Although numerous ethics courses are available, with many focusing specifically on technology and computer ethics, pedagogical approaches employed in these courses rely exclusively on texts rather than on software development or data analysis. Technical students often consider these courses unimportant and a distraction from the "real" material. To develop instructional materials and methodologies that are thoughtful and engaging, we must strive for balance: between texts and coding, between critique and solution, and between cutting-edge research and practical applicability. Finding such balance is particularly difficult in the nascent field of responsible data science (RDS), where we are only starting to understand how to interface between the intrinsically different methodologies of engineering and social sciences. In this paper we recount a recent experience in developing and teaching an RDS course to graduate and advanced undergraduate students in data science. We then dive into an area that is critically important to RDS -- transparency and interpretability of machine-assisted decision-making, and tie this area to the needs of emerging RDS curricula. Recounting our own experience, and leveraging literature on pedagogical methods in data science and beyond, we propose the notion of an "object-to-interpret-with". We link this notion to "nutritional labels" -- a family of interpretability tools that are gaining popularity in RDS research and practice. With this work we aim to contribute to the nascent area of RDS education, and to inspire others in the community to come together to develop a deeper theoretical understanding of the pedagogical needs of RDS, and contribute concrete educational materials and methodologies that others can use. All course materials are publicly available at https://dataresponsibly.github.io/courses.
Are you disturbed by news of China's social credit system, whereby citizens are tracked, their actions graded, and this quantitative data is then used to score their integrity and determine what jobs and other privileges they have access to? Then what if I told you there was a similar system at play in K-12 schools all over the US (and much of the rest of the world) that parents and school administrators apply to children? According to EdSurge, "Class Dojo is an online behavior management system intended to foster positive student behaviors and classroom culture. Students earn'Dojo Points' based on their classroom conduct." The software's website claims that it is "actively used in 95% of all K-8 schools in the U.S. and 180 countries" with "1 in 6 U.S. families with a child under 14" using ClassDojo every day.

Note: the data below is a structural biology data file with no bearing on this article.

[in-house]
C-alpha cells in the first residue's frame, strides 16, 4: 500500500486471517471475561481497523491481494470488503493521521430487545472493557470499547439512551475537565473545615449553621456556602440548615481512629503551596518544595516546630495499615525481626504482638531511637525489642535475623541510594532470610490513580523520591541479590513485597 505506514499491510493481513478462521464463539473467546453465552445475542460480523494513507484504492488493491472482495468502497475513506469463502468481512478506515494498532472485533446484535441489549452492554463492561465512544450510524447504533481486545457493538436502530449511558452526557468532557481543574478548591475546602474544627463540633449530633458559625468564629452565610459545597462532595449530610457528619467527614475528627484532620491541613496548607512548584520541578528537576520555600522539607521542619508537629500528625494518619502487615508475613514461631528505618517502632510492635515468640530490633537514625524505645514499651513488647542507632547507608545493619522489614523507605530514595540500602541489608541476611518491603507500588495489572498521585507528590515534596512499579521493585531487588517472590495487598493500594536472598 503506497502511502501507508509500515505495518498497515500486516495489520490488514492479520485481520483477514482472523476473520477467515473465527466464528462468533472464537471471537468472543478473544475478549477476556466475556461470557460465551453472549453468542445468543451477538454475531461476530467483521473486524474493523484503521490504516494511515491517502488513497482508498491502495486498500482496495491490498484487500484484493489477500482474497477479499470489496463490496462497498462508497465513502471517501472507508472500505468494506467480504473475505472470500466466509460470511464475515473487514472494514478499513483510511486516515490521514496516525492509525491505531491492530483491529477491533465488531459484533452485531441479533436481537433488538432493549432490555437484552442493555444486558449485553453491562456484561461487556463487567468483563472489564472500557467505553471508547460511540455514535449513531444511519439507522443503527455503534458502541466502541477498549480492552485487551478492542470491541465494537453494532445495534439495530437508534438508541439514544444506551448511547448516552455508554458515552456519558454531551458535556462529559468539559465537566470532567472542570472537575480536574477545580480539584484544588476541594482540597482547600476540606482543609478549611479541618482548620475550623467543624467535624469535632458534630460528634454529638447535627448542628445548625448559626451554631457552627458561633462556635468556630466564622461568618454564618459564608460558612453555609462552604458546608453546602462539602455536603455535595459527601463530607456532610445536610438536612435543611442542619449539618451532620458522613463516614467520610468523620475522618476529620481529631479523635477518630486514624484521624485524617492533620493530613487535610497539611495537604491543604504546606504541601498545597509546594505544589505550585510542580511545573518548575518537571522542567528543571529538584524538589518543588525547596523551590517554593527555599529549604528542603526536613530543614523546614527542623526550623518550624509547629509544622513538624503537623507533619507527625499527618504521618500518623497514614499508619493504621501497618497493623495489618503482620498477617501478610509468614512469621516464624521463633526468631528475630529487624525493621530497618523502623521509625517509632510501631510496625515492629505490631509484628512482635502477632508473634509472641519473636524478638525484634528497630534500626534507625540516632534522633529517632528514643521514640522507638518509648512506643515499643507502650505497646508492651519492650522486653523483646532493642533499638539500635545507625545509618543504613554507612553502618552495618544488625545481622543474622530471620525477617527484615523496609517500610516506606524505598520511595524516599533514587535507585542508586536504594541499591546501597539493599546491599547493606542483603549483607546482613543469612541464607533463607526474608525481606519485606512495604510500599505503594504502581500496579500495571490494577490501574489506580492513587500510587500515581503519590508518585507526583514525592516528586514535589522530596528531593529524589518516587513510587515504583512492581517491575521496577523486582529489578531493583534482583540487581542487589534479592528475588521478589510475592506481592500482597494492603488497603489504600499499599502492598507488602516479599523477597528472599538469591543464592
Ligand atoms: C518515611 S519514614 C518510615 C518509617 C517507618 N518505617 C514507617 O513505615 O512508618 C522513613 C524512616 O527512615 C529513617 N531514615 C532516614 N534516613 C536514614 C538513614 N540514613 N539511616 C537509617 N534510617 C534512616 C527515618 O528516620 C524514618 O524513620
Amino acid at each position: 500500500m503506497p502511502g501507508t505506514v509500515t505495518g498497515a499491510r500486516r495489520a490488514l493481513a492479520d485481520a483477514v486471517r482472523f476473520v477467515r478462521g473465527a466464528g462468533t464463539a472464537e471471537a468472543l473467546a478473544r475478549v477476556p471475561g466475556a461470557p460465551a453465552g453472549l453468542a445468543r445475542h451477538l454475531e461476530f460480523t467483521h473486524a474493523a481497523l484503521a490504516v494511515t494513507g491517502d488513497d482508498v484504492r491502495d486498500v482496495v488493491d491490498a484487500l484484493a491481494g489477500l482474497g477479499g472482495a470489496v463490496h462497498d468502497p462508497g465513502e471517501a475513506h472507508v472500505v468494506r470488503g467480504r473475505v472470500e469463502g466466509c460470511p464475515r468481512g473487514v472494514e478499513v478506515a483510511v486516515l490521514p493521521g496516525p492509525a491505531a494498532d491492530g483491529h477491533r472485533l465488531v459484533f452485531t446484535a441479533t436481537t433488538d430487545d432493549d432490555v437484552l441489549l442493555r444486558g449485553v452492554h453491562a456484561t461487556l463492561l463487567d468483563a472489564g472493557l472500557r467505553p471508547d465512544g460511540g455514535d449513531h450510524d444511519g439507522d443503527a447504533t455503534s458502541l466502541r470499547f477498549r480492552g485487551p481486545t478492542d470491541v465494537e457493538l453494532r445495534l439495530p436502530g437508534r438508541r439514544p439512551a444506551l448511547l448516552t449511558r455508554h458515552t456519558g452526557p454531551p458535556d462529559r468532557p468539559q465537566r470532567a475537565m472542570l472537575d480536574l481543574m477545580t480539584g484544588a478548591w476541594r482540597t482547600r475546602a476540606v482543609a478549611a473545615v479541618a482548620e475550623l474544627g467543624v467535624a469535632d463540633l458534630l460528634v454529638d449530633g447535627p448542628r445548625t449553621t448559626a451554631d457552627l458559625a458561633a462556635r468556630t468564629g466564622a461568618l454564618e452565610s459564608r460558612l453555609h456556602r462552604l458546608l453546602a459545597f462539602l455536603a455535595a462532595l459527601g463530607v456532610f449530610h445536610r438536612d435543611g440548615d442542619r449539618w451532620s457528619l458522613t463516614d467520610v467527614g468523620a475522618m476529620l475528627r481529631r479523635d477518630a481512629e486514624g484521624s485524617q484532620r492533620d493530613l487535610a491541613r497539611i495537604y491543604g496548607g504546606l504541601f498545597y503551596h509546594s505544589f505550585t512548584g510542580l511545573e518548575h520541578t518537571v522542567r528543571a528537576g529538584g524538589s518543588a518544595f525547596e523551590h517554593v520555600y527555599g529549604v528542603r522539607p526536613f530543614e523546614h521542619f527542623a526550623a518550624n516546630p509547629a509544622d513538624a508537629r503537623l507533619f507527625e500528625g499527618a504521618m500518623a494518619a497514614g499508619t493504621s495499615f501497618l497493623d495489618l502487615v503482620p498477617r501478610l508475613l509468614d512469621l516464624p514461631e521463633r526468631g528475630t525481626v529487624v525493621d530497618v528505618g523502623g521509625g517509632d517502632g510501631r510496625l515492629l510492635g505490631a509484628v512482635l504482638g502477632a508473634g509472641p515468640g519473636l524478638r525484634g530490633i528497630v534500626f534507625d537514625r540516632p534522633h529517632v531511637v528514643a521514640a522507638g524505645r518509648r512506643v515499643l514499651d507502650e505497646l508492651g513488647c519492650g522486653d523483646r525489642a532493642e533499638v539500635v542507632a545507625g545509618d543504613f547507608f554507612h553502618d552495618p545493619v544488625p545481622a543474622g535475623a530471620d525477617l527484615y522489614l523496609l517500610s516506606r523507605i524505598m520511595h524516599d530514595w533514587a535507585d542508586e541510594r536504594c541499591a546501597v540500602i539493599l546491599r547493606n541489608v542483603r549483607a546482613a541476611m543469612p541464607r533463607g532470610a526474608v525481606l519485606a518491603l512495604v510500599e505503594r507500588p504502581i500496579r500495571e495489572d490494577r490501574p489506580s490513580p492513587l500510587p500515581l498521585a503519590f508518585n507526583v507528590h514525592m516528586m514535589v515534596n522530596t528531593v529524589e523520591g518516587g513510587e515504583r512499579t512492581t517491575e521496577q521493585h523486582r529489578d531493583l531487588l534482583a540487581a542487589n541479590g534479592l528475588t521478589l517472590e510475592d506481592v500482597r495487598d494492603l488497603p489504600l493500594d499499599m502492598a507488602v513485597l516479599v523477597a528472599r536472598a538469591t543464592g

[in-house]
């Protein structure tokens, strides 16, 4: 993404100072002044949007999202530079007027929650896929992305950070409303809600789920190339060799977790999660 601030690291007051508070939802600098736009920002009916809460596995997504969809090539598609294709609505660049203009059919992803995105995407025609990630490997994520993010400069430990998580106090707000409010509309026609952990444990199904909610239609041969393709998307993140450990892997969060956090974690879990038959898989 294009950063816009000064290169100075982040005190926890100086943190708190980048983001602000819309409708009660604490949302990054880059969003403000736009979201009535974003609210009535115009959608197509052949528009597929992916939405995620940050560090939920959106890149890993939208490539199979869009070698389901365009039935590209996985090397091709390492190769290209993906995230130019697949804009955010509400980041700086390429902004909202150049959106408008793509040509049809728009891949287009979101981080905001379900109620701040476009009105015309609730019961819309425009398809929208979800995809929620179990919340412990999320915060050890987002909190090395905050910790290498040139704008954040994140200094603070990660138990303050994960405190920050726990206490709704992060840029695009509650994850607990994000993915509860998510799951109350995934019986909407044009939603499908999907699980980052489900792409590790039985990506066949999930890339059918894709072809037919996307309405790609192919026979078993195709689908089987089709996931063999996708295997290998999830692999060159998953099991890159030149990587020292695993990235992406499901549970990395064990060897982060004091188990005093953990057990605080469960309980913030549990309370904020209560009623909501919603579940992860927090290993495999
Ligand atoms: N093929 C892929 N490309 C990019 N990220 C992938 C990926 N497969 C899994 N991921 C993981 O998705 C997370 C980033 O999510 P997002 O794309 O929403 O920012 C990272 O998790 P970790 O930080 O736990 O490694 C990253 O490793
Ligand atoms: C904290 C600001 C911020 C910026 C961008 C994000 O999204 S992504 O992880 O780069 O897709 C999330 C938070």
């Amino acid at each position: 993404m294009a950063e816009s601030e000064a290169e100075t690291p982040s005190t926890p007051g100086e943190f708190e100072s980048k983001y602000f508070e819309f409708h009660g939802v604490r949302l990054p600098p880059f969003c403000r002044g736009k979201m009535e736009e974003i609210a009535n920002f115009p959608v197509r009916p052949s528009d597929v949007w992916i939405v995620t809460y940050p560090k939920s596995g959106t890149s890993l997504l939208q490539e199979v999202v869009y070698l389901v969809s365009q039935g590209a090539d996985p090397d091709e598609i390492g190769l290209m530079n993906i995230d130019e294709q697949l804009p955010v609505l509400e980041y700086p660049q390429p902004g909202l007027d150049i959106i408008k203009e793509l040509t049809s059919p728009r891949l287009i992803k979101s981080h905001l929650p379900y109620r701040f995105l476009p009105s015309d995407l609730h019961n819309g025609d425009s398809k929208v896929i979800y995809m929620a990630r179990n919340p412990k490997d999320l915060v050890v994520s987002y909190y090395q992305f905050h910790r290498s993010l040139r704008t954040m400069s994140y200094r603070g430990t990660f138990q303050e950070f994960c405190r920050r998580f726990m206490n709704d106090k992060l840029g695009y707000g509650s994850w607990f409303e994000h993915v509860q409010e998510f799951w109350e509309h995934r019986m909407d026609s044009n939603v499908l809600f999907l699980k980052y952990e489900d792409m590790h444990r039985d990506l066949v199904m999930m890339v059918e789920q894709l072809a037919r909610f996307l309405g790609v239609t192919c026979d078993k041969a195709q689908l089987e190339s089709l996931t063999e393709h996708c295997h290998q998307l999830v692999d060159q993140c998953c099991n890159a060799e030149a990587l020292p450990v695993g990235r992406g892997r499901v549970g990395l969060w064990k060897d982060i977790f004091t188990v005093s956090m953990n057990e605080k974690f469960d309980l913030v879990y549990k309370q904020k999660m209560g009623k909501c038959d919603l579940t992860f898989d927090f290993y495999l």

A wave of recent scholarship documenting the discriminatory harms of algorithmic systems has spurred widespread interest in algorithmic accountability and regulation. Yet effective accountability and regulation is stymied by a persistent lack of resources supporting public understanding of algorithms and artificial intelligence. Through interactions with a US-based civil rights organization and their coalition of community organizations, we identify a need for (i) heuristics that aid stakeholders in distinguishing between types of analytic and information systems in lay language, and (ii) risk assessment tools for such systems that begin by making algorithms more legible. The present work delivers a toolkit to achieve these aims. This paper both presents the Algorithmic Equity Toolkit (AEKit) Equity as an artifact, and details how our participatory process shaped its design. Our work fits within human-computer interaction scholarship as a demonstration of the value of HCI methods and approaches to problems in the area of algorithmic transparency and accountability.